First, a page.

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Stack ‘em, pack ‘em and rack ‘em

June 4, 2012

I’ve got some good outline going for part 2, though to be honest I haven’t done as much this last two weeks as I would have liked.  Lots of turmoil for me at work, with budgets running dry at the end of fiscal years, and some days I don’t know how many hours I’ll have that day, never mind the next.  Very stressful.  At least for the next two weeks, however, I know I’ve got X hours so I can relax a little bit and let my mind unclench so I can get back to the book.

I needed a little time anyway after finishing the interlude.  I basically burst into tears the morning I finished it – went down in the basement to punch and kick the bag and found myself suddenly weeping, just for a few seconds, then punching some more, then crying again.  I know, it’s hardly like I won Wimbledon by getting through that section, but I understand now why champions burst into tears – they’re tears of exhaustion as much as joy.  You’ve been dreaming of something for so long, and then, there it is, and however firmly you believed you could get there, it’s suddenly hard to believe you’re actually there.  Compound that with all the work stress and is it any wonder.

For three years now, I’d go on my New York trips, and I’d imagine Christopher wandering the streets, having betrayed everyone he knew, but I never thought it out any further than that; it was the thing I’d get to when I finished part one, however I was going to do that.  It was like a vague longing, this idea that if I could get that far, I would be a writer again, instead of thinking of my self as “I was a writer, once.”  (Three years of blog posts did not count in this view.)  I would be vaguely “inspired” by my trips, come back and write about art as if I knew anything about it – ironically, things that I’ve written about works nobody else seems to care about, like  Barthel Gilles’ Ruhrkampf, have driven more traffic to the site than anything else I’ve done.  But I wouldn’t do the real thing, which was to write the novel.  Now I am, present tense, a novelist again.

Not that I would dismiss the value of the trips, even if in the short term they didn’t lead to a tremendous fountain of productivity.  On this last trip, I managed to get an artistic frisson or two.  I was at “The Steins Collect” at the Met, and was looking at some Matisse paintings from around 1904, thinking, why those are perfectly garish.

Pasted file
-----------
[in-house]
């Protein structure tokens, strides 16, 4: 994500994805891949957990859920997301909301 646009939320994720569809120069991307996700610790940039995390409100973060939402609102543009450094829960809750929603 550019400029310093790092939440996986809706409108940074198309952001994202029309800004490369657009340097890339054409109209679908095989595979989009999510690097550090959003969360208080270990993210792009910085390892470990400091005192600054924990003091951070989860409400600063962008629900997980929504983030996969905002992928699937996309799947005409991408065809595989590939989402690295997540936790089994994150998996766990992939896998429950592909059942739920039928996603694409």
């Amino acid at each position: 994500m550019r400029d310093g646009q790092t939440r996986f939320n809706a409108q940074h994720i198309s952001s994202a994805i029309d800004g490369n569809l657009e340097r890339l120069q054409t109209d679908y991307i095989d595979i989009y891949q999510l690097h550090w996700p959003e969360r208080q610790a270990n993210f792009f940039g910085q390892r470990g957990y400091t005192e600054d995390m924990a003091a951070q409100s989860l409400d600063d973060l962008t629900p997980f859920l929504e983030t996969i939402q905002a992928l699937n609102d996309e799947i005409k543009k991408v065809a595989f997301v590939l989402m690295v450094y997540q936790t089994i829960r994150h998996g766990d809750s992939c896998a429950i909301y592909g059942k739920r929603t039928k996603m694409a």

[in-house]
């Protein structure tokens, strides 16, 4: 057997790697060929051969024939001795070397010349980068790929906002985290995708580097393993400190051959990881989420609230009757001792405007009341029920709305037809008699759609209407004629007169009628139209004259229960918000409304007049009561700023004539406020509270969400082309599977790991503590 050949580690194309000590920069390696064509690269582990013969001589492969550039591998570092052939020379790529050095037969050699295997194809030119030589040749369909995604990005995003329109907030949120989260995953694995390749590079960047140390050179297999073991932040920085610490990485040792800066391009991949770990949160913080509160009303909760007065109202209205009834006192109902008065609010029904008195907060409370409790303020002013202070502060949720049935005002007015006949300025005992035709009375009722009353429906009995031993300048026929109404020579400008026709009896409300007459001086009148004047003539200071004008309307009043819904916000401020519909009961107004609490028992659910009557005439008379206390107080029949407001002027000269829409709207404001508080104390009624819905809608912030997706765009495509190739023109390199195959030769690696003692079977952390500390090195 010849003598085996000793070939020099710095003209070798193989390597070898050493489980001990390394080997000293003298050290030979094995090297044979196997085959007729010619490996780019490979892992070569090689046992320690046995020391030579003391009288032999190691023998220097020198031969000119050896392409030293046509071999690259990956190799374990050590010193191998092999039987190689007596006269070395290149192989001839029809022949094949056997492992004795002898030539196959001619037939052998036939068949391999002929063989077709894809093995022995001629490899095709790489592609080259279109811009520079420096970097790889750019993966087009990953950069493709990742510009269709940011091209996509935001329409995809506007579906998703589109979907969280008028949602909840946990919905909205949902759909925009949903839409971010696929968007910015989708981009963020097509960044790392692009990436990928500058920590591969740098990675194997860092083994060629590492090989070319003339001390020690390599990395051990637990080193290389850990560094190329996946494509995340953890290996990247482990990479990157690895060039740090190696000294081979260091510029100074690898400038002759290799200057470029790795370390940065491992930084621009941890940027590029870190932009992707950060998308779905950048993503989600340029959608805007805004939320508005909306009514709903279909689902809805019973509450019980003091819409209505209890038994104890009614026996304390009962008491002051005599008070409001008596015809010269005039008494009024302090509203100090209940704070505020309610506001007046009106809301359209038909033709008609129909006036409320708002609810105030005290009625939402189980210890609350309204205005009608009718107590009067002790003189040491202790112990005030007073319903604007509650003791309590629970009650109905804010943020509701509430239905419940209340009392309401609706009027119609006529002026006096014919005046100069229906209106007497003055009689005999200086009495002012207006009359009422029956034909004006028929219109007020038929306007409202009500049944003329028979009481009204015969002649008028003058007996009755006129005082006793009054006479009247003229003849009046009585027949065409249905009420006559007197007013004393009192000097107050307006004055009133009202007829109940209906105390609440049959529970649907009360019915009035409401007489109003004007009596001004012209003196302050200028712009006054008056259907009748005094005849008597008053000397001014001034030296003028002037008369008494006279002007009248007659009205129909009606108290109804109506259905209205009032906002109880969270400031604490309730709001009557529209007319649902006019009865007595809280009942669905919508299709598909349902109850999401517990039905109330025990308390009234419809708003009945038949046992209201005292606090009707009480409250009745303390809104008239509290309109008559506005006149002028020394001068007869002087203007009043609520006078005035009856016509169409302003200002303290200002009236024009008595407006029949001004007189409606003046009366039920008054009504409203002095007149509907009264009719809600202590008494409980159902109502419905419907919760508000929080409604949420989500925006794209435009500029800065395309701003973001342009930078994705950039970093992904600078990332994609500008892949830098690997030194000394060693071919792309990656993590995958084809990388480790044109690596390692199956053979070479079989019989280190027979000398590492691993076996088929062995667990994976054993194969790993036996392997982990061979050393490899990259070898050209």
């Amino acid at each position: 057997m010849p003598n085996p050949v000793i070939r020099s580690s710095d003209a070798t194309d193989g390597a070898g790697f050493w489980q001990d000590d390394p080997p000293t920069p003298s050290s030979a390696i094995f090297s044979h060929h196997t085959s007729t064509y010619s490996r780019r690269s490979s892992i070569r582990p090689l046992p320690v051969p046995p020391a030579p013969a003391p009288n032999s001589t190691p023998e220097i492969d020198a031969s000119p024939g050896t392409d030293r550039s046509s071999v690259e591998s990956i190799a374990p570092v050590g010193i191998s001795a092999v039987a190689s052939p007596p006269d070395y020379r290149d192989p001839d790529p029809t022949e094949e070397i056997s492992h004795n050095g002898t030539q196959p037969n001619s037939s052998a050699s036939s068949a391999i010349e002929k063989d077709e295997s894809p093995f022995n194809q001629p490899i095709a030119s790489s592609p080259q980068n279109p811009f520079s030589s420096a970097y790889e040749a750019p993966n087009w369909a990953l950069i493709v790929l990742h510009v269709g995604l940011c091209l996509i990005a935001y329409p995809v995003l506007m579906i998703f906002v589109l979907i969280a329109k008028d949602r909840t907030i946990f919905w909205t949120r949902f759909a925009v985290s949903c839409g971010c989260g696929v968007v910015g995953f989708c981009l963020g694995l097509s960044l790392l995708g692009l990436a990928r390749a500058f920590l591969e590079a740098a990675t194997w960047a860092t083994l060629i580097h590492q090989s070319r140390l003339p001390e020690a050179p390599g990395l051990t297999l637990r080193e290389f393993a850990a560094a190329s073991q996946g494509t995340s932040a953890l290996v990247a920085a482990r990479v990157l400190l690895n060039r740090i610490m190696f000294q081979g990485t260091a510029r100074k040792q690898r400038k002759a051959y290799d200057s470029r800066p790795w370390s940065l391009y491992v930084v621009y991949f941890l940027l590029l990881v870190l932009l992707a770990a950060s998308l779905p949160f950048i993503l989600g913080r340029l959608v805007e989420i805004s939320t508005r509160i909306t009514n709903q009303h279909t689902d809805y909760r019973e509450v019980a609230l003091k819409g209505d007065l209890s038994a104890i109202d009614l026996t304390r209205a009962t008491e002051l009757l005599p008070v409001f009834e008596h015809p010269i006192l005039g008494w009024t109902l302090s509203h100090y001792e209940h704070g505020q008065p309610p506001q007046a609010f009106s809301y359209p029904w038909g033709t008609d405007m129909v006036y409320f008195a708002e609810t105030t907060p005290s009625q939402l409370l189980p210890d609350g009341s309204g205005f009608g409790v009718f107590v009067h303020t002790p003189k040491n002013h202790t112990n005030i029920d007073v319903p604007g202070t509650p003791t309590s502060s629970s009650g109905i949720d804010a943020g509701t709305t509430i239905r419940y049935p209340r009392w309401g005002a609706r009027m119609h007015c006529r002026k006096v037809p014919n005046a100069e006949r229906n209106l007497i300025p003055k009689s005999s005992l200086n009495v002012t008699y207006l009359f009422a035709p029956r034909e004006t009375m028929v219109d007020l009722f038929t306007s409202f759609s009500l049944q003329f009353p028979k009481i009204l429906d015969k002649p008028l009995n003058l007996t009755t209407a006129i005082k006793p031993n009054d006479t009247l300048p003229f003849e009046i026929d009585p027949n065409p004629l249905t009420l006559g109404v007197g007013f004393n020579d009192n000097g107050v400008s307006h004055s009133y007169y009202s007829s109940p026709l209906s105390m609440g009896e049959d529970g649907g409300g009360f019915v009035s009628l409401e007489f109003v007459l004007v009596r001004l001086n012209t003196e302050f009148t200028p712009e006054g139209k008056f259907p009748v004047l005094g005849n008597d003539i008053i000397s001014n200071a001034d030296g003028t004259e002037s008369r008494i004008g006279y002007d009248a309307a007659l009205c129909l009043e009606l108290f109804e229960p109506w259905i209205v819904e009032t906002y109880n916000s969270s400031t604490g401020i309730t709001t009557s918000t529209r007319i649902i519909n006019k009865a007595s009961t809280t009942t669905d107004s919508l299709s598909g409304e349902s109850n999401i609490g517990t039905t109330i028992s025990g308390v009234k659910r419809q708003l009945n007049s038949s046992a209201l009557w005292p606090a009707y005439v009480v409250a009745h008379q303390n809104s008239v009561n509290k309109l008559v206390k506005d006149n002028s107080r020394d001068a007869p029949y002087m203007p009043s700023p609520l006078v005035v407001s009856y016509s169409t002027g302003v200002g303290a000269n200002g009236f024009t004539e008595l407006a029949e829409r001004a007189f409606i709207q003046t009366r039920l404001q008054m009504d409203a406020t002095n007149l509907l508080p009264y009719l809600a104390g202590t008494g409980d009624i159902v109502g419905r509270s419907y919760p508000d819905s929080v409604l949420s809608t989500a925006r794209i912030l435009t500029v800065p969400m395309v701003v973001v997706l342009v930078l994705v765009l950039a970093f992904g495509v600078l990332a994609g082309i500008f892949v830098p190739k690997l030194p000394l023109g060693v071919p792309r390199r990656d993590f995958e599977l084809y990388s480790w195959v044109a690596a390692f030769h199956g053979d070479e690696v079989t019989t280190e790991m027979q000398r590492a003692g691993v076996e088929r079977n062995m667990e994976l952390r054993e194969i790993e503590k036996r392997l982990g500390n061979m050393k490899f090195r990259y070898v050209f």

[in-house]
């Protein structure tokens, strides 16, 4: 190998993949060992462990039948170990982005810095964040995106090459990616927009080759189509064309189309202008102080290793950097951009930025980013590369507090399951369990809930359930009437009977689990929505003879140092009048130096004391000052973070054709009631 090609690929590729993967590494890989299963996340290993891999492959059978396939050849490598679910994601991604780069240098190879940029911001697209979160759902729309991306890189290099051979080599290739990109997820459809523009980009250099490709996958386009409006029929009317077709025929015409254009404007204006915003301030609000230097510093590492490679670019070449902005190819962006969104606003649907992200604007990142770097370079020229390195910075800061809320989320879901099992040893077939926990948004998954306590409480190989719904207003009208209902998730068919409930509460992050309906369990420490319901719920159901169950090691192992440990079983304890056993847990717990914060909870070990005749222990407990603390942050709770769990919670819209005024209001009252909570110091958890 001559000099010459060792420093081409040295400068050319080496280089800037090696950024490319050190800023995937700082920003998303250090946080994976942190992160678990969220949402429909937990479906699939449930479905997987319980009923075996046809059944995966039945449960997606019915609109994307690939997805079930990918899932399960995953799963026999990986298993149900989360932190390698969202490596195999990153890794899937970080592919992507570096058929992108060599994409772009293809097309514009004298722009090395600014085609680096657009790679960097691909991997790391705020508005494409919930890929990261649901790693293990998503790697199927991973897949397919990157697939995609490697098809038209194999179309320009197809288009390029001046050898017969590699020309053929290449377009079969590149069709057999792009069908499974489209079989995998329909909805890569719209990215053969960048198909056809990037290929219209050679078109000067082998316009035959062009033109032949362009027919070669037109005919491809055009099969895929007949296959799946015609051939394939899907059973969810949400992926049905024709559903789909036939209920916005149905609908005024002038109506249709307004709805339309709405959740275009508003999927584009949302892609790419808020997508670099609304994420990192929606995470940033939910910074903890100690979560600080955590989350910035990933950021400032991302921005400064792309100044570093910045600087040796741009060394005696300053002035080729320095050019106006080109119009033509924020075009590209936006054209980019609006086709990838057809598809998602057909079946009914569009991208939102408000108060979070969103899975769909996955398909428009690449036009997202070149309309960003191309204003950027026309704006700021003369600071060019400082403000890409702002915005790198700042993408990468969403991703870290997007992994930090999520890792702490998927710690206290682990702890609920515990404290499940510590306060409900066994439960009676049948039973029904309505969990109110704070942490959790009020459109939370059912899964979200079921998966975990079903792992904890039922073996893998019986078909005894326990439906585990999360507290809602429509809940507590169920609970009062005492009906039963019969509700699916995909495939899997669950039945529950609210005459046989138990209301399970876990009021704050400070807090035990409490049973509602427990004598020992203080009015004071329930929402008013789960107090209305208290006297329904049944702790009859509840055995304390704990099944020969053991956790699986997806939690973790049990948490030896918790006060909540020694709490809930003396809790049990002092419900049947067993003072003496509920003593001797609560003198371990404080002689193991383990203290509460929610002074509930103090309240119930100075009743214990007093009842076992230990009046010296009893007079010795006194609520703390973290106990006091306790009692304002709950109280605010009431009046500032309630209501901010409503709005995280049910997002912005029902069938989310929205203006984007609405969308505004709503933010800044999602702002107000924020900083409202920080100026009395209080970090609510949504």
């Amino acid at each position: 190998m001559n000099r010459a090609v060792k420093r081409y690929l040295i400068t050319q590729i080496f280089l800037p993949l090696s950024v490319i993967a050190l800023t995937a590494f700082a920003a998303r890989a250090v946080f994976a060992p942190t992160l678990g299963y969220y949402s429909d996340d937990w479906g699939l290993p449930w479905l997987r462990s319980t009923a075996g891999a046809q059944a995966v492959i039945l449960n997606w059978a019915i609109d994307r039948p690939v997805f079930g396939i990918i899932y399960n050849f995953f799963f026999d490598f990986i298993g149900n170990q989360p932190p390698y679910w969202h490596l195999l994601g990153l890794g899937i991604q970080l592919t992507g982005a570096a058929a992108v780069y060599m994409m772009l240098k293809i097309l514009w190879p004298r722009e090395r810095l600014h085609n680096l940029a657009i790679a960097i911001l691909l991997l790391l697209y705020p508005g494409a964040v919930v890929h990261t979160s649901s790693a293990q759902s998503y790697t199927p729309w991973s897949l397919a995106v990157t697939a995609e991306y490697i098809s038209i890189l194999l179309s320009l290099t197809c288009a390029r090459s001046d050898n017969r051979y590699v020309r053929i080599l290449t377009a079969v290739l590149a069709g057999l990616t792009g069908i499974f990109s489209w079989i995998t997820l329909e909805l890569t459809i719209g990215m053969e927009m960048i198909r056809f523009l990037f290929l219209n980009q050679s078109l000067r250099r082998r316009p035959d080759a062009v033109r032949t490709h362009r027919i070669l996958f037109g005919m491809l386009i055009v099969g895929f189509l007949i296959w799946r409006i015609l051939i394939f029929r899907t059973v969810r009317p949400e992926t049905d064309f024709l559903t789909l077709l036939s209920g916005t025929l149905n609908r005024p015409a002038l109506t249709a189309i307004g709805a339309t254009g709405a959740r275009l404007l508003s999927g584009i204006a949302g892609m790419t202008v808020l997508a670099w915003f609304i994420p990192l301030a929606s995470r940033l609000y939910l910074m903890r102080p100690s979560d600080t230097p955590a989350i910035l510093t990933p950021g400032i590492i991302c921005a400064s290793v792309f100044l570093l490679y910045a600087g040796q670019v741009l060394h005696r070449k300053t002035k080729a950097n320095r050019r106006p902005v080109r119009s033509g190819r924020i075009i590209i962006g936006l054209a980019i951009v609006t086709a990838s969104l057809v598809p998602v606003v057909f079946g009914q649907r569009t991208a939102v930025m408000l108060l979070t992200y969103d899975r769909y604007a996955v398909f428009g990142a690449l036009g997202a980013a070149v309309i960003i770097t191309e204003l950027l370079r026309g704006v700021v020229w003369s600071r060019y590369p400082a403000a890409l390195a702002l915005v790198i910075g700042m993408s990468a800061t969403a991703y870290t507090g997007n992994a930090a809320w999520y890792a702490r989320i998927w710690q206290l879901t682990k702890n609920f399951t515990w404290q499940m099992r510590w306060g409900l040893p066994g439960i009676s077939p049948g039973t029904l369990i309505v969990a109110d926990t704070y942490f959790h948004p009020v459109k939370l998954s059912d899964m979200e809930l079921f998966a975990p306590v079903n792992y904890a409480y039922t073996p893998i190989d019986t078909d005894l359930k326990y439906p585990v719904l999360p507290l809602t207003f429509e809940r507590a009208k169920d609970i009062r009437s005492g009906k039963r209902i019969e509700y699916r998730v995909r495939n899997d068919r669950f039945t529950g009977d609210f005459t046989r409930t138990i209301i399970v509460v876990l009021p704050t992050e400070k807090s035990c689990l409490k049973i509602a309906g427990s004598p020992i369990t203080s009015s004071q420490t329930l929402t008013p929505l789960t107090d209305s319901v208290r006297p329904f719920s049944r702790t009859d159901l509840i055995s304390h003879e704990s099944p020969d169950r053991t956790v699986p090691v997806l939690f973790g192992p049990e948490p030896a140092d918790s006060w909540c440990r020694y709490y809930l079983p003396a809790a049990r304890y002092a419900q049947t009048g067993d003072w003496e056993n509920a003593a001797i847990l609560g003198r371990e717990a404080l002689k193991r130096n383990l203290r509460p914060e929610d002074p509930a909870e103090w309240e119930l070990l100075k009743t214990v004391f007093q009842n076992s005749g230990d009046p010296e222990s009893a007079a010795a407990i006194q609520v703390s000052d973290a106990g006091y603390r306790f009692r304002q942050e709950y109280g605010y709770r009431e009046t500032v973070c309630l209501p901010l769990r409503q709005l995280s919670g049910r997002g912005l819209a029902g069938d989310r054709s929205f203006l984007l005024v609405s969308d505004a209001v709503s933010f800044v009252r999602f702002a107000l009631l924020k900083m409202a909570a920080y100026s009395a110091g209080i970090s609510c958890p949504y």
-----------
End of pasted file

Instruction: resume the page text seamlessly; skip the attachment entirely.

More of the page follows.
Matisse

Then all of a sudden I realized that the same brazen color palette, the same techniques, were present in David Hockney’s work, and I am a Hockney nut.  That’s where he got it! I thought.  I see it!  I’m reading his biography now, and I’m eager to see if I’m right. 

hockney-david-nichols-canyon

I went to the Cindy Sherman exhibit, and loved her portraits of society dames, though I’m damned if I know why they picked the least interesting photo for the show poster:

Sherman1

The women in these pictures are hard as nails, their “elegance” a brittle shell over both ruthlessness and vulnerability – their wealth a weapon, but their age a liability in the era of the second trophy wife.  The picture above, used for the poster, seems to me to be that of the least fragile of the cast of characters – I would have picked this one, which was the one that accompanied most of the media coverage:

sherman2

I’ve worked for ladies like these, back in San Francisco, and Sherman has captured them exactly – the gentility, the superiority, the arrogance, the streak of animal cruelty that mostly comes out when you touch the nerve of their terror of being toppled from their perch. 

So, the goal for these next two weeks is to get the first chapter of part two done, 20 pages or so.  If I can get more, awesome superness.  I’ve got 20 pages or so outlined now, with notes on the next 20, so things are moving along.  Amazing how easy it is to put out pages when you have the roadmap ready.

I’m taking a summer session class four nights a week starting next week, since working a four hour day and then staring down the barrel of 10 empty hours after that would be the death of me.  And I always feel more creative being in school, even though none of my classes are ever directly related to my writing.  So things are looking up in the creative department. 

If you’re interested, I’ve put up a page on GoFundMe.com to try and make up some of the deficit I’m facing from lost wages at the day job.  To be honest, even a dollar here and there would be encouraging as a vote of confidence from people who’ve read some of the book and endorse the idea. 

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